Nurses and their HR and information technology (IT) colleagues expect future-of-work initiatives to shake up the health care system over the next decade. Bigger investments in technology will be a key factor in enhancing team collaboration, improving performance, and boosting engagement and retention efforts, recent surveys found.
The Workforce Institute at Kronos Incorporated interviewed 152 registered nurses, 101 HR leaders and 102 IT executives at health care organizations. Most respondents (93 percent of HR executives, 92 percent of hospital IT leaders and 89 percent of nurses) expect that by 2025, the health care industry will have undergone a substantive change in how it is staffed.
"All three groups were quite aligned in how they describe the future of work and how they describe the value that the future of work will bring to health care," said Nanne Finis, chief nurse executive at Kronos. "As we look at further digitalization, more technology will be in the hands of care providers, and it needs to meet those care providers where they are working."
Another study by The Workforce Institute and Regina Corso Consulting reveals that while good-paying jobs have been an attraction for nurses, in a tight labor market, HR executives in health care are emphasizing competitive employee benefits (75 percent), work/life balance (74 percent), schedule flexibility (62 percent), professional development opportunities (59 percent) and investment in modern workplace technology (52 percent) to appeal to job candidates.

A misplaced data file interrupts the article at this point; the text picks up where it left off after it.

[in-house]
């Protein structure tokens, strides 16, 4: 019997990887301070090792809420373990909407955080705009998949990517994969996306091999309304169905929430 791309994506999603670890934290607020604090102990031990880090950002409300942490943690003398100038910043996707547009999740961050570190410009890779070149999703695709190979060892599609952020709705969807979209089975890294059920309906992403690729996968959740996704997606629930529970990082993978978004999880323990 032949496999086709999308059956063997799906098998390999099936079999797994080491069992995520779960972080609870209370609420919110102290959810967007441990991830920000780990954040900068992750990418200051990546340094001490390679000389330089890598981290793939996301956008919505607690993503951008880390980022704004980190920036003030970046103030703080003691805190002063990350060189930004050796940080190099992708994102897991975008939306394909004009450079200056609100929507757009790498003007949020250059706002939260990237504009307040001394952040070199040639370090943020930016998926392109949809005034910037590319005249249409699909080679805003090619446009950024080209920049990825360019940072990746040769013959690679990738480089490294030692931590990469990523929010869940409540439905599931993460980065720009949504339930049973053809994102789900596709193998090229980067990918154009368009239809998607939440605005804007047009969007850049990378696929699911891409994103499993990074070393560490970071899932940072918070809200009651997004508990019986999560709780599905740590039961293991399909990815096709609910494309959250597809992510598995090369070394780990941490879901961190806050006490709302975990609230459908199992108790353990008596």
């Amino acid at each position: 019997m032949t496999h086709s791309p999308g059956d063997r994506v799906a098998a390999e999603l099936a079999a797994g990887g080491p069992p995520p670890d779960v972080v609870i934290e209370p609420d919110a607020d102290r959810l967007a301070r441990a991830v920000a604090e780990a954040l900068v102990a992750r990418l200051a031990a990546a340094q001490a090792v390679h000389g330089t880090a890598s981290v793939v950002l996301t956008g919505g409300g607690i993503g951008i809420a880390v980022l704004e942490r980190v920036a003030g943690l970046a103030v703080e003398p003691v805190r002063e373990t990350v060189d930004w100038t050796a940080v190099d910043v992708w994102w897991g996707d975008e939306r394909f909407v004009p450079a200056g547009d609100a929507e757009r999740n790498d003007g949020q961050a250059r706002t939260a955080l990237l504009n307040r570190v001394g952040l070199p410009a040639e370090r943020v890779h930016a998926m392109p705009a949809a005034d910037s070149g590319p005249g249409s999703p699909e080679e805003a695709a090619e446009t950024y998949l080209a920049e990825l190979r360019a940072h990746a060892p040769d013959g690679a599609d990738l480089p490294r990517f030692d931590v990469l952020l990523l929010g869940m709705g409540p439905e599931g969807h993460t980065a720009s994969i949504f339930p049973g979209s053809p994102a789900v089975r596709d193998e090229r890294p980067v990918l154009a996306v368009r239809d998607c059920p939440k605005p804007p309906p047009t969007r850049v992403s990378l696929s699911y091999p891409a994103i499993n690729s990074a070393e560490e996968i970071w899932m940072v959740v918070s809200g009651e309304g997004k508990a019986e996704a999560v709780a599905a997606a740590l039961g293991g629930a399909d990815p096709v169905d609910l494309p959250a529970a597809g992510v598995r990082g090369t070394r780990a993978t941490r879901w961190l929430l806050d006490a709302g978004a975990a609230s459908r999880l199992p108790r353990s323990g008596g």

While the digital experience will be critical, less than half (41 percent) of HR executives and 34 percent of nurses feel strongly that their organization currently provides tools and resources that empower them to perform to their fullest potential.
What is also striking is that human capital management (HCM) systems are increasingly being relied on to drive future-of-work initiatives. More than half of hospital HR executives turn to HCM solutions to help them track employee skills, certifications, and licensures (56 percent); automate the recruiting process (55 percent); and integrate payroll with HR and workforce management tools (54 percent).
Additionally, half of HR executives say these technologies help with the following functions, which makes their job easier:
- Managing benefit compliance (50 percent).
- Setting up, configuring, modifying and managing multiple benefit plan types (50 percent).